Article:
The plot is a complex one, but essentially it is the life story of De Niro’s character Frank Sheeran, who was a real-life gangster back in the day. It spans 60 years of his life, thanks to the de-aging tech, and to me the film is split into two distinct themes. Most of the film is a good, maybe even great mob film, but it treads on ground very similar to what we have seen from these actors and this director before. That doesn’t take away from the fact that it’s entertaining, but it does mean you kind of know who these people are and how they’re going to interact quickly if you’re familiar with this style of film.

There is a lot of talking, broken up by occasional bouts of violence. The character relationships are dived into, particularly the three main actors I mentioned above, and Frank’s relationship to them is the main element we are focused on. He is fiercely loyal and has learned to do things a certain way, and that extends to his time with his family.

The scenes with his family are spread throughout the film and at first I thought it was just there to humanise him, which it does but when the film starts to slowly wind down to the end, certain things come back and I found the more I remembered about the film and thought about it, the more effective the ending become. The Irishman is a story about a man who lived his life in service of other people, at the expense of his own life in many ways.

In the final moments of the film, it hits you that he is trying to make amends for the way he lived, and although I don’t believe he regrets all of it, you certainly feel like he wishes something was different. When the film ends, the final shot felt abrupt to me, but that’s because I was so in, I wanted to know what was happening next and then it ends. But this started to be less odd the more I thought about it.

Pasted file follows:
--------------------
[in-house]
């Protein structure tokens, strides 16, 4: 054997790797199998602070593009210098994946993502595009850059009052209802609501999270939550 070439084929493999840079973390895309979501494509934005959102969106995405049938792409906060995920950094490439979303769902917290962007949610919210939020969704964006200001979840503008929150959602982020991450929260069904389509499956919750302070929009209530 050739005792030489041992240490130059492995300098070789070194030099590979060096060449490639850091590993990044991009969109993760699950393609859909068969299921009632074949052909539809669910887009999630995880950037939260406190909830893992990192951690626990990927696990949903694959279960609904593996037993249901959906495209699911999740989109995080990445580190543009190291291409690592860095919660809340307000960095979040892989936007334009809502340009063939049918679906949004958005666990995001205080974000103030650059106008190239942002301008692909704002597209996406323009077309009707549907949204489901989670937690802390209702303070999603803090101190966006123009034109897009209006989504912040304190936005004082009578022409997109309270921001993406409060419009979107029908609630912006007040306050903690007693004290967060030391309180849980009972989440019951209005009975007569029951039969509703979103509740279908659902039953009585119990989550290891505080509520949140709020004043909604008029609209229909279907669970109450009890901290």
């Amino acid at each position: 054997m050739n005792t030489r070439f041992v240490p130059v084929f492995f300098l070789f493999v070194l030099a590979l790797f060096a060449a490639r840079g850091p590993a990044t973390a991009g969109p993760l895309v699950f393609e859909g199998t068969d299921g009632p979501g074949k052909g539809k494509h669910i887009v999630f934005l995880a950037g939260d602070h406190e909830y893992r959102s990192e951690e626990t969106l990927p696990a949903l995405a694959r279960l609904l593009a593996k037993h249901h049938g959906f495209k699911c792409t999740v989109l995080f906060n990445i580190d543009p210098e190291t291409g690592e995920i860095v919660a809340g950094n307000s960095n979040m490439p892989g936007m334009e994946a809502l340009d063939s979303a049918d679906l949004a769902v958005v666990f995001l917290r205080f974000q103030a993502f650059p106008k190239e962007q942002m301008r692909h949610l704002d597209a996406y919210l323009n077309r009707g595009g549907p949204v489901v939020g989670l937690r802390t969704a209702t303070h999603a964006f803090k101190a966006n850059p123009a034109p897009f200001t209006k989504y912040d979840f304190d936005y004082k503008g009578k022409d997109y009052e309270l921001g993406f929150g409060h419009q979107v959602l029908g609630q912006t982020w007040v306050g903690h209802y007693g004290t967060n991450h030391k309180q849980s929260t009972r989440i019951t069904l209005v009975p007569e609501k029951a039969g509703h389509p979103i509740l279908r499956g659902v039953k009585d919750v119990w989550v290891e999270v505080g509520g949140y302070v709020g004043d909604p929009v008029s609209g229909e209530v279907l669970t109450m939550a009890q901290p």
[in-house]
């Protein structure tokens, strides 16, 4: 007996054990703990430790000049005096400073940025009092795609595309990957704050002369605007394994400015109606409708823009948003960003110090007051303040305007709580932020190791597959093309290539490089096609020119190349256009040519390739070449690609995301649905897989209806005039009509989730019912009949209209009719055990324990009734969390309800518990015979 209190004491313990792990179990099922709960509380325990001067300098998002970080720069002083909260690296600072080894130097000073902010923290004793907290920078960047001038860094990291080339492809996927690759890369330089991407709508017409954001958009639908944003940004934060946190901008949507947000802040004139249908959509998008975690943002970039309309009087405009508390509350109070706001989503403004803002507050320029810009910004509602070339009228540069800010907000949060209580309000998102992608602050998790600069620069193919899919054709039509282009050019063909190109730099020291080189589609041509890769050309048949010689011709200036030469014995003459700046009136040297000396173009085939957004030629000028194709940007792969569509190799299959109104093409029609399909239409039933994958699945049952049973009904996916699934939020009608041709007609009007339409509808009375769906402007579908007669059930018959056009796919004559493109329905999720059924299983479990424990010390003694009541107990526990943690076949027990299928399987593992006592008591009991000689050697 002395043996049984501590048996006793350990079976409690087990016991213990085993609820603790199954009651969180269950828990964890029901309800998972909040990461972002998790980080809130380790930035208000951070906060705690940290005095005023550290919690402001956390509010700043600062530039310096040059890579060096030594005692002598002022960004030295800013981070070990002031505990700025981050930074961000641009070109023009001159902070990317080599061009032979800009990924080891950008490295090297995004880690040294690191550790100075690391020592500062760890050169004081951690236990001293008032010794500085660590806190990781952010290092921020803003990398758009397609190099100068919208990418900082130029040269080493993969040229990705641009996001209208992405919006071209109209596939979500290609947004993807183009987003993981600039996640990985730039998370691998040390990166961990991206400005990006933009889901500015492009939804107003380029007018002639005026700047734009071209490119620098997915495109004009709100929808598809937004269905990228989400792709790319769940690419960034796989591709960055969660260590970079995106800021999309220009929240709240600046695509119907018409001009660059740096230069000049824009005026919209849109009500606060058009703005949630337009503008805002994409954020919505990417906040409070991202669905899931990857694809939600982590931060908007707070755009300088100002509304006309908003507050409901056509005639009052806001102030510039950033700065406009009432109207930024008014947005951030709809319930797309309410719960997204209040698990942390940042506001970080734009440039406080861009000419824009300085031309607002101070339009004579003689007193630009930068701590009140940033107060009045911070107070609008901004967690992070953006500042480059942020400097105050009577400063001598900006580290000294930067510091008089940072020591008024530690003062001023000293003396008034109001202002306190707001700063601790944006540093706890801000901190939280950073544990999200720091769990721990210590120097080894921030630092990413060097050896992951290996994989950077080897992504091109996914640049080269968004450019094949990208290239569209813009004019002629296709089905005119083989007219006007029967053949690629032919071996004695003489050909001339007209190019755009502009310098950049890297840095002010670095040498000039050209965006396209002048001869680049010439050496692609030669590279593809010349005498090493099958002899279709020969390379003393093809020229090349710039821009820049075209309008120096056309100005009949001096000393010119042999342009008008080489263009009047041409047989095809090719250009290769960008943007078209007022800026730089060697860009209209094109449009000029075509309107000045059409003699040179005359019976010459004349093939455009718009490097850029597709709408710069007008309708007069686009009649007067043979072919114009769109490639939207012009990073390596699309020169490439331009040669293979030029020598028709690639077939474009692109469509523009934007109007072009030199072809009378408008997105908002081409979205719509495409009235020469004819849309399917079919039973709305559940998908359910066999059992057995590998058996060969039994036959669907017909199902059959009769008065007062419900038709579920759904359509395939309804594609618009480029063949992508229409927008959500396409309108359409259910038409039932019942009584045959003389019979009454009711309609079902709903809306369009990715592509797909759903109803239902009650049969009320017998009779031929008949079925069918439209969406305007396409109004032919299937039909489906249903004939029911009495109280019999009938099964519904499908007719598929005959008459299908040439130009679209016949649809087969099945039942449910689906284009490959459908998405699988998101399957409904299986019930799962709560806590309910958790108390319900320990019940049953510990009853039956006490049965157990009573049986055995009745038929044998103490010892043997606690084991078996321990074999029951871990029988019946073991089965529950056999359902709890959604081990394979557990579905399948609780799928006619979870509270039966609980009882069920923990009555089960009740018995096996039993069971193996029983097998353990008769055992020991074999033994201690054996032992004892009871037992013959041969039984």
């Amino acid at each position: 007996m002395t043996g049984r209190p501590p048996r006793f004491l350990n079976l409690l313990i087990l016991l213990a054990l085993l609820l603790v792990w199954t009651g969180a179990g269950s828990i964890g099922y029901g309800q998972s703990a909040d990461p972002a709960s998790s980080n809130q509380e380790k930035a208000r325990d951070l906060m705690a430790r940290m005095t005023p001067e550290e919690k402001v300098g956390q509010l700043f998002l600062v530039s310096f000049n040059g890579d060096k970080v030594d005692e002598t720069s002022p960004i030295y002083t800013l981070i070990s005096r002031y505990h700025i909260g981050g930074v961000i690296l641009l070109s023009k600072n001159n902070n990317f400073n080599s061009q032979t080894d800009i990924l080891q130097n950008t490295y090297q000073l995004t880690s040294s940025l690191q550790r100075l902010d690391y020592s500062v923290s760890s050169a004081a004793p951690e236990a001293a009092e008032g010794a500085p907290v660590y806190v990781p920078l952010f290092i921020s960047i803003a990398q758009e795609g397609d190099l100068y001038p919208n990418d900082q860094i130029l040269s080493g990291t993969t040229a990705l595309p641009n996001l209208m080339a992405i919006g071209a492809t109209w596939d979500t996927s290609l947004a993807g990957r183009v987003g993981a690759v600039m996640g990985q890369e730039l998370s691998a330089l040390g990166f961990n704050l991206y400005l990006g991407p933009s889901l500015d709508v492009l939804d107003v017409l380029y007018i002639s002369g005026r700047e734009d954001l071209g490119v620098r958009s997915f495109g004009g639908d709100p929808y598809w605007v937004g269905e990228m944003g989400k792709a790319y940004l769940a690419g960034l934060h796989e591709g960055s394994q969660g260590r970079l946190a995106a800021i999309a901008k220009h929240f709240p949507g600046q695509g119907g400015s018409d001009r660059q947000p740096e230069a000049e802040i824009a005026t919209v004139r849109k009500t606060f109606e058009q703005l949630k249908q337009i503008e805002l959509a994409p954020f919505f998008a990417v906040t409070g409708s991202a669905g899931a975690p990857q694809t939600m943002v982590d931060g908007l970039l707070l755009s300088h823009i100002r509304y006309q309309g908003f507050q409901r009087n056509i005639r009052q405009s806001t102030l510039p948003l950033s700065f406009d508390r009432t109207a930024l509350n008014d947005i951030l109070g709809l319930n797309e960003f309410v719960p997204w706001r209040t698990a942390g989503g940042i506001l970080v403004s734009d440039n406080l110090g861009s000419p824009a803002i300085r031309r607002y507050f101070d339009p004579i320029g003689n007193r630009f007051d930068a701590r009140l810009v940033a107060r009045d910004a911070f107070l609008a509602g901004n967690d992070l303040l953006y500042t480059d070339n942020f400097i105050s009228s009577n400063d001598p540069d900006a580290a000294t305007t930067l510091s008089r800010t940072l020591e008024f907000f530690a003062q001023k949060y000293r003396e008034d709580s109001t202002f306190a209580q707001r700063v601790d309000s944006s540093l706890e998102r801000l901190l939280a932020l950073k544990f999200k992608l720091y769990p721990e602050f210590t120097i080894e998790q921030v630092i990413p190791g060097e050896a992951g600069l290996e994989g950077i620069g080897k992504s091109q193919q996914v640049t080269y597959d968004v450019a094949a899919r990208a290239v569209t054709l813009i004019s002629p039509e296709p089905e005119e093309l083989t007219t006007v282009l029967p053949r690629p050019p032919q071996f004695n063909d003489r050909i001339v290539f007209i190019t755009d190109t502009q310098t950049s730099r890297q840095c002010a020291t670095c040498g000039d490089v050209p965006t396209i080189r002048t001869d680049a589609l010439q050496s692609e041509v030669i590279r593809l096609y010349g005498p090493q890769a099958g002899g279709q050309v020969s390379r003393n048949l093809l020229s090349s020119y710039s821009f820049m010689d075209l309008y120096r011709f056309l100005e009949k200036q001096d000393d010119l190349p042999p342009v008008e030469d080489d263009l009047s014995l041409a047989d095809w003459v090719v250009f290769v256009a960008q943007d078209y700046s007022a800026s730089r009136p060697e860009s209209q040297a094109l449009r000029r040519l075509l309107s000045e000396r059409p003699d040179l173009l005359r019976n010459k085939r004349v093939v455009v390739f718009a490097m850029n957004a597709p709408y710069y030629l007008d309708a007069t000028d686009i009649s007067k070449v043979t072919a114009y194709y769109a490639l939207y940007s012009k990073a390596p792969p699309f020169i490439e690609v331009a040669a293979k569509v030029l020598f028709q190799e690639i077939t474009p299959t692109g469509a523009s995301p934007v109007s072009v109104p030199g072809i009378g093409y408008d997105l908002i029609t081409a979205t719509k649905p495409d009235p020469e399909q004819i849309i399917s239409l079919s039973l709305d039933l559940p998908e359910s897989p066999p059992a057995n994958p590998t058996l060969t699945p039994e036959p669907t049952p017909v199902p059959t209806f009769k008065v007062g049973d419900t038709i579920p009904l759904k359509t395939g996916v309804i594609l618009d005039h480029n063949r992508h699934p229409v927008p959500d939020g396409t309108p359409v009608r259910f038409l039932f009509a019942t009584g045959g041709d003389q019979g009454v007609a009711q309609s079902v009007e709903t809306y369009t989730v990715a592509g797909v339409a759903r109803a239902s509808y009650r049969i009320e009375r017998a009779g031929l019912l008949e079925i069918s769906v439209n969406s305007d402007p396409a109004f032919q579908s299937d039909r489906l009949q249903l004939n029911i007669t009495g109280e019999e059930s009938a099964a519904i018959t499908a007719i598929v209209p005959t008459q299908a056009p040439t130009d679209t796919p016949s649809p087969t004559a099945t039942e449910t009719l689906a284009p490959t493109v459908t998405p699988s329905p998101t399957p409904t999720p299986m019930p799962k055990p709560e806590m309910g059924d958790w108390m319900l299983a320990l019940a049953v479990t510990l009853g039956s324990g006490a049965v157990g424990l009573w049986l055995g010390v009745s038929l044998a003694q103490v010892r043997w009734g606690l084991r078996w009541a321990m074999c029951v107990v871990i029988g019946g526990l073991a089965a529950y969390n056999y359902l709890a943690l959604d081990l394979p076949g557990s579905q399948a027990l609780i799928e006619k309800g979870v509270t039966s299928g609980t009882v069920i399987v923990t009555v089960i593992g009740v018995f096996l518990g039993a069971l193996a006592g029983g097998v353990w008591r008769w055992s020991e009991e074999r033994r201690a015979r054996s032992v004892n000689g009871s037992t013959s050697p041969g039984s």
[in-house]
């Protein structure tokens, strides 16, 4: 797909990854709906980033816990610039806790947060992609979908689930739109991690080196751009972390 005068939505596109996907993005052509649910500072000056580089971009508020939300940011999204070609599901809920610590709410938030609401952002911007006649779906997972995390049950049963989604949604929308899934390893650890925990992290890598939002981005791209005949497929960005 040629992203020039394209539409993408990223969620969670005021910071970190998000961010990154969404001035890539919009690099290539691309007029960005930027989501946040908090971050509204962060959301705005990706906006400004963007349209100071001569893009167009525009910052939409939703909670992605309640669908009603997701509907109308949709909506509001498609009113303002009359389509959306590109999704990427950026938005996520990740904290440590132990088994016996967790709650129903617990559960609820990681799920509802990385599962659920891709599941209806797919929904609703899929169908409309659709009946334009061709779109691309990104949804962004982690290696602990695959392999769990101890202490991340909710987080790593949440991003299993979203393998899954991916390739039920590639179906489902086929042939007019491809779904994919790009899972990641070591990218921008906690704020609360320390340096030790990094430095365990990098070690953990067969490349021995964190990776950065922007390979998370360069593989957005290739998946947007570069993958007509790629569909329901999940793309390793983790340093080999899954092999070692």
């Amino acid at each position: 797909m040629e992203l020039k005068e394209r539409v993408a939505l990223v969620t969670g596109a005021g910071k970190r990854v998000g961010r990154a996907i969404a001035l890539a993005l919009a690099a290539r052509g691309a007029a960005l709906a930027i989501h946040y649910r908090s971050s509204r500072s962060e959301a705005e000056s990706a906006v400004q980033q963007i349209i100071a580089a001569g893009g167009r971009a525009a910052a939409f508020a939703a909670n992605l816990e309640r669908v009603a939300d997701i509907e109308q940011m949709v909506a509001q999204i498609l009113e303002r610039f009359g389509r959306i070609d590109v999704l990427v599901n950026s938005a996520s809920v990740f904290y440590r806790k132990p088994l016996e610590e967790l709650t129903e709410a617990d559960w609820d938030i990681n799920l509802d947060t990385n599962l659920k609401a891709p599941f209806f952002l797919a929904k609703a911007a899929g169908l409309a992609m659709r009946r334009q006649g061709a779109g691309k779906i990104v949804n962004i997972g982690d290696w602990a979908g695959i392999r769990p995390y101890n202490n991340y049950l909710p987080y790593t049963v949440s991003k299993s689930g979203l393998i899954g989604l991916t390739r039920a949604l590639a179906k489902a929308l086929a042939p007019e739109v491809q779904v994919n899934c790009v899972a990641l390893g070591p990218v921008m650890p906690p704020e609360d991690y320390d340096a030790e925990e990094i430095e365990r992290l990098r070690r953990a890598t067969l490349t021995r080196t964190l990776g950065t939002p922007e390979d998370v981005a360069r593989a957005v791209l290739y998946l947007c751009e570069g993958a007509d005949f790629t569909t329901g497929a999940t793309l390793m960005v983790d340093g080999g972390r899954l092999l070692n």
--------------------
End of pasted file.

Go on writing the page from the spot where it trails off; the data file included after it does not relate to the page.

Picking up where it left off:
This is a great film, but as I have hinted at, the run time is excessive. At 3 hours and 30 minutes long, it is an ordeal to sit through. You must plan around it; you can’t just chuck this on one evening. This is the main issue I had with the film, every scene when you’re in it felt important, but quite a lot of them could be removed and the film doesn’t lose anything. Speaking to people about the film and discussing certain plot points, I realised they went nowhere, which is disappointing because in the moment I was interested in seeing where things went.

The Irishman doesn’t boldly go where man has not been before, but it goes back over the history of this genre and cherry picks the best actors, relights their passion for film and lets them go on a greatest hits tour of gangster movies. Goodfellas, Heat, Casino, The Godfather, Scarface, The Departed and more all give a little something to this film. It’s a film that’s made possible by the tech, and by the combined centuries of experience working together.

Whether Scorsese meant to or not, he has created the Avengers of gangster films, where all the previous films have contributed towards creating this one great, epic piece.

Good: The acting, seriously, these guys are masters in this genre, and they show why they’re the go to names. It sticks with you afterwards and for me personally, gave me a different perspective on some things.

Bad: Its offensively long, and a little bit of fat trimming here and there wouldn’t have hurt at all. It’s a little derivative but that’s not something that bothered me really.

9/10 – A love letter to a genre, written by the people who made it famous. 

 

Frozen 2 Review